In September 2008, scientists launched a team of undersea robot gliders to learn about changes in ocean currents.
David Smeed: We’ve been trying out the gliders as a part of a monitoring program in the North Atlantic that’s aiming to monitor the overturning circulation of the Atlantic.
You’re listening to oceanographer David Smeed of the National Oceanography Center in England. The gliders are monitoring a system of currents, known as the ‘Atlantic heat conveyor’ which influences European climate.
David Smeed: That’s the part of ocean circulation that transports heat polewards from equatorial regions. So in particular think of the Gulf Stream bringing warm water, which has an important influence on the climate of continents at high latitudes.
Scientists have relied on moored instruments, from which data is recovered only about once a year. But the torpedo-like gliders can roam and report on the sea for up to 100 days and deliver speedy information on the ocean currents.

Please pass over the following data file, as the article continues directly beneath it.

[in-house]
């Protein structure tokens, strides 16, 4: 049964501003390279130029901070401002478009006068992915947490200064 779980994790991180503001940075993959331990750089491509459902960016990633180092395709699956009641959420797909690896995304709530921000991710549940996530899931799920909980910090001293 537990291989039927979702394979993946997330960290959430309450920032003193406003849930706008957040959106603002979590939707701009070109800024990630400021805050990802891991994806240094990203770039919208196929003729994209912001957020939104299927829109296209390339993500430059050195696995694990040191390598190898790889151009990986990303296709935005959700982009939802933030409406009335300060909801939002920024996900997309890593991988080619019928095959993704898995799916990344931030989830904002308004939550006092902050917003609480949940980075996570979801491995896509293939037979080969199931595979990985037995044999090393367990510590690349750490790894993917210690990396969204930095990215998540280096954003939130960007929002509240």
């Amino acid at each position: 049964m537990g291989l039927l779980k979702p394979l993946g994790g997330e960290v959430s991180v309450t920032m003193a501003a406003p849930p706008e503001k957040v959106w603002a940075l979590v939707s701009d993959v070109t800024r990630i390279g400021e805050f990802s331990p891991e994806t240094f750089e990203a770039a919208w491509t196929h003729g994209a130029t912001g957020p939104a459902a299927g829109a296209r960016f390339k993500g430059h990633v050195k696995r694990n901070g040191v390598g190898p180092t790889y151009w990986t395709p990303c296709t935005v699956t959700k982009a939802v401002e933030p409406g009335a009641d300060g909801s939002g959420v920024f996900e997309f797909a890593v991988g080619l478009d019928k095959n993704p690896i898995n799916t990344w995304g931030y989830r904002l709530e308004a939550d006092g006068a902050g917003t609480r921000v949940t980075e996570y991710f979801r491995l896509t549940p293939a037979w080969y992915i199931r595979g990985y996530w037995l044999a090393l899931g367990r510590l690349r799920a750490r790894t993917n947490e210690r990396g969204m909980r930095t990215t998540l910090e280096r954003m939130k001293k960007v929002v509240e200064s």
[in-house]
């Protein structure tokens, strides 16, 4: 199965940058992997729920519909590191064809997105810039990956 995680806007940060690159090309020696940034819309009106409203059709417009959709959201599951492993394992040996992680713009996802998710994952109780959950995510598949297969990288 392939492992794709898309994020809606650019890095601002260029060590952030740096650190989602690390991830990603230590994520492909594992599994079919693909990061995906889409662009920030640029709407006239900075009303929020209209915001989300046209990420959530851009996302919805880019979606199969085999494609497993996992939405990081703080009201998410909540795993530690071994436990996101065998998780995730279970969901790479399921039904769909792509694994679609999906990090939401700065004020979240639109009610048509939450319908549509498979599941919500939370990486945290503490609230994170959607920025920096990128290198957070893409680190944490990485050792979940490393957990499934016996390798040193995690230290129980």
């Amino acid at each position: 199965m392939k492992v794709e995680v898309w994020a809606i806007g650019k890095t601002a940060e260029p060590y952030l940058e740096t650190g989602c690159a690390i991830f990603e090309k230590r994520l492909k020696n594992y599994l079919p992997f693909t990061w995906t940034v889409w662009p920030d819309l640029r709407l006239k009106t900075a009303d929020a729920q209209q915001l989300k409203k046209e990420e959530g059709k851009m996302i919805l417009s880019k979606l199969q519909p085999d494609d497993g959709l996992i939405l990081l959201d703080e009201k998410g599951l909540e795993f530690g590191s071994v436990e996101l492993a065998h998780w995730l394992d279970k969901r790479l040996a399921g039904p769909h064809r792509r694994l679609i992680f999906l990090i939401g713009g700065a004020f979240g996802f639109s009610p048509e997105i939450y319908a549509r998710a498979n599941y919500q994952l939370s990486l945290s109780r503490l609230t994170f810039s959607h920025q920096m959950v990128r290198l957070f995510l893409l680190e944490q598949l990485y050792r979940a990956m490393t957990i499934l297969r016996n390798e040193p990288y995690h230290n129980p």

David Smeed: They come up to the surface each day and communicate with us by satellite.
Climate change models have predicted that these ocean currents are slowing. The gliders will help scientist find out if that’s true.
Our thanks to:
Ocean Modelling and Forecasting (256/29),
National Oceanography Centre
Eleanor Imster has helped write and edit EarthSky since 1995. She was an integral part of the award-winning EarthSky radio series almost since it began until it ended in 2013. Today, as Lead Editor at EarthSky.org, she helps present the science and nature stories and photos you enjoy. She also serves as one of the voices of EarthSky on social media platforms including Facebook, Twitter and G+. She and her husband live in Tennessee and have two grown sons.